Kashmir conflict is badly stalemated— both in its internal (Srinagar-New Delhi) as well as international (India-Pakistan) dimensions. And what is really unfortunate is that while this stalemate is badly hurting the ordinary people here, the other parties – governments of India, Pakistan, and also the one in place here, have better absorption capacities, and are as such, yet to reach a stage where the ongoing impasse would appear to be hurting their interests as well. Should it start happening anytime soon, it would certainly brighten the chances of possible resolution. But as the situation is as of now, one does not see any bigger changes in the respective stances of these bigger actors of Kashmir’s political amphitheatre. So likelihood is that the Valley would continue to reel under the kind of situation it has been facing all these years. The temperatures of the hostilities between India and Pakistan across the LoC will keep going up and down and so would be the case with violence within. No immediate headway appears in sight notwithstanding heavy physical and material investments by all sides vis-à-vis their desired and pronounced goals. This is indeed very tragic!
This should also explain why even the boastful claims of different sides and shades are not able to amuse and enthuse people here, even a bit. They are not moved even when Prime Minister talks about solving Kashmir by “embracing its people”, which they know does not go beyond his extraordinary speechifying skills – as they have seen happening with similar such assertions in the past. And, they are also not impressed when Pakistan or the separatists talk about their “initiatives”.
As for the governments in Srinagar and New Delhi are concerned, they must understand that the conflict in Kashmir goes beyond its international dimensions. Both at political and administrative levels, it is also a manifestation of peoples’ anger against and alienation from New Delhi. It is also in part the popular resentment against the successive inefficient (state) governments, lack of employment and other developmental avenues. More importantly it is also sustained by anger against continued “denial of democratic rights” to the people, which has been the major cause of recurrent spells of violence in the state, ebbing and peaking alternatively.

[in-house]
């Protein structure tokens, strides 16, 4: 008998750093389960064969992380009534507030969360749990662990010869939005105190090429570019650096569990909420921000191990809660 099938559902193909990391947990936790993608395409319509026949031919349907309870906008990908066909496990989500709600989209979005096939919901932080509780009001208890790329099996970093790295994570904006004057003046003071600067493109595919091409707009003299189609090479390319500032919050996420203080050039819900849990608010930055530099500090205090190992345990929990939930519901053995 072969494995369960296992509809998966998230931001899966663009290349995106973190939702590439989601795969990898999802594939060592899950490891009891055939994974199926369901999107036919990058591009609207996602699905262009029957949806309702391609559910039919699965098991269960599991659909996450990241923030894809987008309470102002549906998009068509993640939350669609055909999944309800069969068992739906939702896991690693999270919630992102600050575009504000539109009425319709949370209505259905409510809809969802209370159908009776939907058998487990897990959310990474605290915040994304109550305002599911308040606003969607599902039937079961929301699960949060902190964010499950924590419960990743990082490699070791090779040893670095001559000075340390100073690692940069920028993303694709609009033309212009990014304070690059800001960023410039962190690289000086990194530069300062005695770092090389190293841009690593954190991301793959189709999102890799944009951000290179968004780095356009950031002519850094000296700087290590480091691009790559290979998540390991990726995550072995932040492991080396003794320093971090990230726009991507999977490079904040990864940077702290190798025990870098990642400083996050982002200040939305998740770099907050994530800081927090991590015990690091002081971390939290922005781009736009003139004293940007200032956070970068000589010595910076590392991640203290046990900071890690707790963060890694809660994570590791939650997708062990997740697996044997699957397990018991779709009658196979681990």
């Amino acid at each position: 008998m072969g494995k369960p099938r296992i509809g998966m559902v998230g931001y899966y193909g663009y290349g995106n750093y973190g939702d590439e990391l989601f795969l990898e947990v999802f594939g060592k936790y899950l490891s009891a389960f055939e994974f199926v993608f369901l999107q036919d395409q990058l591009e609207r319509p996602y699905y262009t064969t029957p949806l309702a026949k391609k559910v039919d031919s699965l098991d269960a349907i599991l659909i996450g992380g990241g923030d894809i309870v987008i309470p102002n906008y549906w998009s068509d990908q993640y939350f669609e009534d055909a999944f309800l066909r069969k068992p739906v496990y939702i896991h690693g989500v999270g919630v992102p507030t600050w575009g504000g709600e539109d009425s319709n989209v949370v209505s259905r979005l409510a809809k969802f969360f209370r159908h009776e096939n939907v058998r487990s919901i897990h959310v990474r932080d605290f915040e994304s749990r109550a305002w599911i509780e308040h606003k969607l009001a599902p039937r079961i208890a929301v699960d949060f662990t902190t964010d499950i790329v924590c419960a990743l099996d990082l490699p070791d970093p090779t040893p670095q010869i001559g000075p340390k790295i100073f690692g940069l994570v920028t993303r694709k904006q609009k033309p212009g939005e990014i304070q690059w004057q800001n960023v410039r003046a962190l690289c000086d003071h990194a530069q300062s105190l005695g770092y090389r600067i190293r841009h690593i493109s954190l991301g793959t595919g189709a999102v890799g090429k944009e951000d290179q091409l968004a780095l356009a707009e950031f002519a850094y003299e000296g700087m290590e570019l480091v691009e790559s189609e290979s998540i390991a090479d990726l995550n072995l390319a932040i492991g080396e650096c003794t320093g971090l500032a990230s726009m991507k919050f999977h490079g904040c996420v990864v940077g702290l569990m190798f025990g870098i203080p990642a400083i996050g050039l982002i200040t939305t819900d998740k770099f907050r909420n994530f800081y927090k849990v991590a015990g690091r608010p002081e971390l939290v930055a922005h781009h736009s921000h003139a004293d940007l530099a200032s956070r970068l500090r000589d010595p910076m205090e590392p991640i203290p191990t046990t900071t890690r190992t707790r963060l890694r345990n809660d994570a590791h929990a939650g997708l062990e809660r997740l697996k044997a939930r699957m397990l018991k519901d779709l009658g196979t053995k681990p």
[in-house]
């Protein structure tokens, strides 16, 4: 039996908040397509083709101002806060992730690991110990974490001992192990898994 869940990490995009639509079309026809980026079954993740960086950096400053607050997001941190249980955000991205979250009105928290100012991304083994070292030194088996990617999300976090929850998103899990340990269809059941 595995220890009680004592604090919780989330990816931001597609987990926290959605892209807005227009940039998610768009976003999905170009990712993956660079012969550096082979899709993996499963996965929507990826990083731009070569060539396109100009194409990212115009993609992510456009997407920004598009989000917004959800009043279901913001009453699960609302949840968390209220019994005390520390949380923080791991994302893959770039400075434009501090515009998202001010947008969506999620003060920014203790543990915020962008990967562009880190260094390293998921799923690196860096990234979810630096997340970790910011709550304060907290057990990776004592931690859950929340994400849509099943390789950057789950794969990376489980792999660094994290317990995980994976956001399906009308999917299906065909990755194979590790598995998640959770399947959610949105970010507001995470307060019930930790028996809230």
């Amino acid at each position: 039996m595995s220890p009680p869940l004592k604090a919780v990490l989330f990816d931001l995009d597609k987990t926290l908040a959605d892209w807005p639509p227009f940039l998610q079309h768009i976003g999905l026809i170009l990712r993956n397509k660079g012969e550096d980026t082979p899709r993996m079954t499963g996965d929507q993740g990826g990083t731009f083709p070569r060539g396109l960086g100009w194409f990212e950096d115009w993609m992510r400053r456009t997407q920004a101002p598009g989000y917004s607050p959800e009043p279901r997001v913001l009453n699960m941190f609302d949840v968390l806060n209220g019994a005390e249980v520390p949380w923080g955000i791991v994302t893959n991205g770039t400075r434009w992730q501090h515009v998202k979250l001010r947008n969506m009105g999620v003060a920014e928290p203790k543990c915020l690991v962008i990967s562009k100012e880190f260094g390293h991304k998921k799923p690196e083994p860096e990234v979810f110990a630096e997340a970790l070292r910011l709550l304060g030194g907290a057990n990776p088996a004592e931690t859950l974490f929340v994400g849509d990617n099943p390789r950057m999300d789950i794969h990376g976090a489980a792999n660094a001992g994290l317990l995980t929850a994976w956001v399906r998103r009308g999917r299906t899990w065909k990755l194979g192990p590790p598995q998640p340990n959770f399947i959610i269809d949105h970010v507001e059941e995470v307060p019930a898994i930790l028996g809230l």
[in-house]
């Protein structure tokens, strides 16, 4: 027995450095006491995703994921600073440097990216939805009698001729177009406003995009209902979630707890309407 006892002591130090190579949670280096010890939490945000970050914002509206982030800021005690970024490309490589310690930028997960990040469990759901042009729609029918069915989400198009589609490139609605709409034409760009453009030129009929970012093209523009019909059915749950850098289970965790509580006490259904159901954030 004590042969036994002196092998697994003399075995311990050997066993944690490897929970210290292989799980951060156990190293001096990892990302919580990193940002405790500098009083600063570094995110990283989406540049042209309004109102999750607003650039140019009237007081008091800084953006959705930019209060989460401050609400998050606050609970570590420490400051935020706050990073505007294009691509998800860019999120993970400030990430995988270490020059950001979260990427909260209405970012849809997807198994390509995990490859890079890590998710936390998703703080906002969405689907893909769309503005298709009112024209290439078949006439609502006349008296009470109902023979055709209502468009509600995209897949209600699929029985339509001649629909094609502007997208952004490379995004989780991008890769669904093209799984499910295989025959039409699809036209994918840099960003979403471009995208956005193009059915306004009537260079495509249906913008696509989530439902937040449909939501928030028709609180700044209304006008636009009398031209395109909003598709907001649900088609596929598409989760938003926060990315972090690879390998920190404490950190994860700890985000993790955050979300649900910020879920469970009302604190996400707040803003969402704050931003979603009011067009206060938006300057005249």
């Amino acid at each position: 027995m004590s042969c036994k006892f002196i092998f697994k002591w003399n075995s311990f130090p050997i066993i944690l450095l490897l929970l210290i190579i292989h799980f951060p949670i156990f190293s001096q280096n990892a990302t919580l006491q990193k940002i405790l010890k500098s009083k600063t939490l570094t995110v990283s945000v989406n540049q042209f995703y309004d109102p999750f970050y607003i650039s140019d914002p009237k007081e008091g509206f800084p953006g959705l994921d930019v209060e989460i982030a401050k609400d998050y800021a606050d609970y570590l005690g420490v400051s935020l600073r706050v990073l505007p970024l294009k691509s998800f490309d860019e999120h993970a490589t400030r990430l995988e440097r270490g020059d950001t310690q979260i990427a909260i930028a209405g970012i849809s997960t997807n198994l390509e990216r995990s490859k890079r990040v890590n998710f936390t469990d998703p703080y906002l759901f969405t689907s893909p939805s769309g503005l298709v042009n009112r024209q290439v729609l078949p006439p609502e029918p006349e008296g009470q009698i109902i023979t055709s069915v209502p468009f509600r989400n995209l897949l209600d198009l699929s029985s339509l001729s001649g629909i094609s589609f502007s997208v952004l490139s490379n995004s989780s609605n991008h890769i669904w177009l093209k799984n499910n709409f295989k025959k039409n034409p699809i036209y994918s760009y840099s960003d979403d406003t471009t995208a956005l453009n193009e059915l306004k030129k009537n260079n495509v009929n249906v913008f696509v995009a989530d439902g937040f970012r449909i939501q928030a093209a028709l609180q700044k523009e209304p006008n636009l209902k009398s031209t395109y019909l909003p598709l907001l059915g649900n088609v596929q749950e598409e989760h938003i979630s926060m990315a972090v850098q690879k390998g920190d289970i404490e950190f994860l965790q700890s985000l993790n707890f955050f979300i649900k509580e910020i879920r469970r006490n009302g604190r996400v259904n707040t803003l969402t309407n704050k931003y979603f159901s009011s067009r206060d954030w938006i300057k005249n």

But here too, as if unmindful of all these dynamics, government has so far tackled the situation in Kashmir through its military and managerial skills, bereft of any humanitarian and emotional considerations, and without proper momentum and motivation for the resolution of issues on a sustainable basis. Right since the beginning of the political turmoil and subsequent armed struggle in Kashmir, there have been attempts at containing it primarily through police/military means, which are inherently been alive to the needs that go beyond what they say are ‘law and order’ challenges.
Owing to varied factors, dynamics of the situation in Kashmir have changed considerably over the years. But the governments have continuously refused to go beyond claims and speeches, which at times talk of certain initiatives — it never really intends to implement — while at the same time it also continues using its military machine and legal and administrative dragnets to coerce political dissent into silence. Now all this cannot go on forever. Continued belligerence, refusal to heed desperate and angry voices in Kashmir, and complacence that one could for-ever play politics on and with Kashmir for the sake of its political calculations elsewhere in the mainland India, is very dangerous, and a sure recipe for continuation of bloodshed here!